Young v. State

Annotate this Case

370 N.E.2d 903 (1977)

John M. YOUNG, Appellant, v. STATE of Indiana, Appellee.

No. 1076S333.

Supreme Court of Indiana.

December 30, 1977.

Phillip W. Brown, Shelbyville, for appellant.

Theo L. Sendak, Atty. Gen., Susan J. Davis, Deputy Atty. Gen., Indianapolis, for appellee.

GIVAN, Chief Justice.

Appellant was charged with the crime of first degree murder in Marion County, Indiana. *904 The cause was venued to Shelby County, where trial resulted in a sentence of life imprisonment.

Appellant was first arrested and appeared in court on January 29, 1975, at which time he was denied bail and the case bound over to the grand jury. At that proceeding he was represented by a public defender in Marion County. The grand jury indictment for first degree murder was returned on April 28, 1975. Appellant was arraigned on May 1, 1975. He was represented by counsel at the arraignment and during all subsequent proceedings in the cause.

Appellant's sole assignment of error on appeal is that he was denied his constitutional right to assistance by counsel during the interim between the time of his arrest and bind over to the grand jury and the time the indictment was returned. He asks this Court to broaden the application of Kirby v. Illinois (1972), 406 U.S. 682, 92 S. Ct. 1877, 32 L. Ed. 2d 411, and to provide a right to counsel during the period from arrest to indictment.

The Court in Kirby stated that the Sixth and Fourteenth Amendment rights to counsel attach only at or after the time that the adversary judicial proceedings have been initiated against him, whether by way of formal charge, preliminary hearing, indictment, information or arraignment. This Court has held that the right to counsel attaches upon the filing of an affidavit or indictment. Winston v. State (1975), 263 Ind. 8, 323 N.E.2d 228. Although appellant claims that he was without counsel from the time of his arrest and bind over to the grand jury until that grand jury returned its indictment, there is nothing in this record which would indicate that appellant was without counsel at any stage of his proceedings. He was represented by counsel at the time of his arrest and bind over and was again represented by counsel when he appeared in court for arraignment on the charge. There is nothing in this record to indicate any need for counsel in the interim, and more importantly there is no indication that he in fact was without counsel during this period of time. It appears from this record that appellant's constitutional rights to counsel were protected at all times by the courts involved.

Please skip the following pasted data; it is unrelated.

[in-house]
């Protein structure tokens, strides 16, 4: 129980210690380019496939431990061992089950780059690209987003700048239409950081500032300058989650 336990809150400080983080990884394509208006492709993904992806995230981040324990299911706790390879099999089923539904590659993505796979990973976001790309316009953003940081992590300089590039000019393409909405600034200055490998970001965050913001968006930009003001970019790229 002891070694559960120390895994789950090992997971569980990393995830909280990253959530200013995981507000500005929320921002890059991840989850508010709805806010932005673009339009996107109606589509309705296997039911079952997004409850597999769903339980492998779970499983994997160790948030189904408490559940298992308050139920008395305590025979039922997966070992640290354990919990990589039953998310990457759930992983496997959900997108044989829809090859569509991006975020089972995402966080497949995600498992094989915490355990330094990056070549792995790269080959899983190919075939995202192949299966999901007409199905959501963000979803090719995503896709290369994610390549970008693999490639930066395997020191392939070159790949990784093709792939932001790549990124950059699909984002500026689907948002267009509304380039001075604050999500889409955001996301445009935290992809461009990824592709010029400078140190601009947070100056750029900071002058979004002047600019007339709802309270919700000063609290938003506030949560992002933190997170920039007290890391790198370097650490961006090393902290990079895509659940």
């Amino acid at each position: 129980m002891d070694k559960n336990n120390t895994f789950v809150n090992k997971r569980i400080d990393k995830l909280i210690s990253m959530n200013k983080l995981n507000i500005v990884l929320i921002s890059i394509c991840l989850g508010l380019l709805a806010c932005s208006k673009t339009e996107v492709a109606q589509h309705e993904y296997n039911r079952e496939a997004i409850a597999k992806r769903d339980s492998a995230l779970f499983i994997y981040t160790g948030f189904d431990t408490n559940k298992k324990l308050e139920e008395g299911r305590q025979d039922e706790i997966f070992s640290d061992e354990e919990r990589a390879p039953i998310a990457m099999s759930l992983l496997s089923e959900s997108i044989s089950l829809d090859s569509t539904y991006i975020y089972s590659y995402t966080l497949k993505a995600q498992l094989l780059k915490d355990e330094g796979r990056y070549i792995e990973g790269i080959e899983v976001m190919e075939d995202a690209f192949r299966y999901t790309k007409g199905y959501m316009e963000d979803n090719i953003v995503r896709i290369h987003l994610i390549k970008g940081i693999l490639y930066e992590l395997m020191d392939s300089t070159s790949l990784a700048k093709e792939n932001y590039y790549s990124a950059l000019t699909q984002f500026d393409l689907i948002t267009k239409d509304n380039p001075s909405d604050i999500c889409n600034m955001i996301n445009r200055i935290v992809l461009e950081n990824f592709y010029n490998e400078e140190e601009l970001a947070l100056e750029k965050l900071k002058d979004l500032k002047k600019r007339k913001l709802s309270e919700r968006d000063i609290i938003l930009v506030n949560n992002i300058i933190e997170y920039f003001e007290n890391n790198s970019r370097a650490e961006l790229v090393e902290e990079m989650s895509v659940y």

The judgment of the trial court is affirmed.